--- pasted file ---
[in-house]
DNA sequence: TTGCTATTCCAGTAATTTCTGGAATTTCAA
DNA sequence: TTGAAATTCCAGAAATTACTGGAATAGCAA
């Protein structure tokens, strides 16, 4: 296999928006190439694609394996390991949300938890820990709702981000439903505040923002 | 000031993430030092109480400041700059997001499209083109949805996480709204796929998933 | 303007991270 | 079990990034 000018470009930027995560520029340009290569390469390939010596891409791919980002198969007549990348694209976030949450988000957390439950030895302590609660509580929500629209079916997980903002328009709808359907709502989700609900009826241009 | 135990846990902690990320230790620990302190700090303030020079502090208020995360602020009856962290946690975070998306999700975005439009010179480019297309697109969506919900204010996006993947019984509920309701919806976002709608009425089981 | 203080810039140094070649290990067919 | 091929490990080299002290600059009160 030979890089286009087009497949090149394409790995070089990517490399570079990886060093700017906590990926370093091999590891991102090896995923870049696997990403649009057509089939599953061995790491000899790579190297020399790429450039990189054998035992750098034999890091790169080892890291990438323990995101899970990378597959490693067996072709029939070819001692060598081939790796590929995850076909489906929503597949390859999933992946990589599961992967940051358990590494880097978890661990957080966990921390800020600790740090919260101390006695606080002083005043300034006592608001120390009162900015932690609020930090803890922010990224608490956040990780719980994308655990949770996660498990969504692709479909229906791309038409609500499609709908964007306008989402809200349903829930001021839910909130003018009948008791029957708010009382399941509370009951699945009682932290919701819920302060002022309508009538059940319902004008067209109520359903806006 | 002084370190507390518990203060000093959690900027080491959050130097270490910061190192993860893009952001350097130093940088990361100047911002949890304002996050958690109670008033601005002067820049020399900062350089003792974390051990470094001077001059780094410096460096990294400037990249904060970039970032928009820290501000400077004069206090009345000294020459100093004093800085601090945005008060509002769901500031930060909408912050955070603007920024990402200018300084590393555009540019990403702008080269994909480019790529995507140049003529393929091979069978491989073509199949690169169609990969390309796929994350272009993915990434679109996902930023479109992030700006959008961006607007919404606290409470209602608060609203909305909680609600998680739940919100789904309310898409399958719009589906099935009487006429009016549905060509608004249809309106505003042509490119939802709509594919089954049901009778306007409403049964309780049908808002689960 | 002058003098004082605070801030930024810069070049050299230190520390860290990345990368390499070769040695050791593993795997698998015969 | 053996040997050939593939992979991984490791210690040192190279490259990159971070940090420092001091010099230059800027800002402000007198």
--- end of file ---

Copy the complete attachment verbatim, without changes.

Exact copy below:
[in-house]
DNA sequence: TTGCTATTCCAGTAATTTCTGGAATTTCAA
DNA sequence: TTGAAATTCCAGAAATTACTGGAATAGCAA
């Protein structure tokens, strides 16, 4: 296999928006190439694609394996390991949300938890820990709702981000439903505040923002 | 000031993430030092109480400041700059997001499209083109949805996480709204796929998933 | 303007991270 | 079990990034 000018470009930027995560520029340009290569390469390939010596891409791919980002198969007549990348694209976030949450988000957390439950030895302590609660509580929500629209079916997980903002328009709808359907709502989700609900009826241009 | 135990846990902690990320230790620990302190700090303030020079502090208020995360602020009856962290946690975070998306999700975005439009010179480019297309697109969506919900204010996006993947019984509920309701919806976002709608009425089981 | 203080810039140094070649290990067919 | 091929490990080299002290600059009160 030979890089286009087009497949090149394409790995070089990517490399570079990886060093700017906590990926370093091999590891991102090896995923870049696997990403649009057509089939599953061995790491000899790579190297020399790429450039990189054998035992750098034999890091790169080892890291990438323990995101899970990378597959490693067996072709029939070819001692060598081939790796590929995850076909489906929503597949390859999933992946990589599961992967940051358990590494880097978890661990957080966990921390800020600790740090919260101390006695606080002083005043300034006592608001120390009162900015932690609020930090803890922010990224608490956040990780719980994308655990949770996660498990969504692709479909229906791309038409609500499609709908964007306008989402809200349903829930001021839910909130003018009948008791029957708010009382399941509370009951699945009682932290919701819920302060002022309508009538059940319902004008067209109520359903806006 | 002084370190507390518990203060000093959690900027080491959050130097270490910061190192993860893009952001350097130093940088990361100047911002949890304002996050958690109670008033601005002067820049020399900062350089003792974390051990470094001077001059780094410096460096990294400037990249904060970039970032928009820290501000400077004069206090009345000294020459100093004093800085601090945005008060509002769901500031930060909408912050955070603007920024990402200018300084590393555009540019990403702008080269994909480019790529995507140049003529393929091979069978491989073509199949690169169609990969390309796929994350272009993915990434679109996902930023479109992030700006959008961006607007919404606290409470209602608060609203909305909680609600998680739940919100789904309310898409399958719009589906099935009487006429009016549905060509608004249809309106505003042509490119939802709509594919089954049901009778306007409403049964309780049908808002689960 | 002058003098004082605070801030930024810069070049050299230190520390860290990345990368390499070769040695050791593993795997698998015969 | 053996040997050939593939992979991984490791210690040192190279490259990159971070940090420092001091010099230059800027800002402000007198």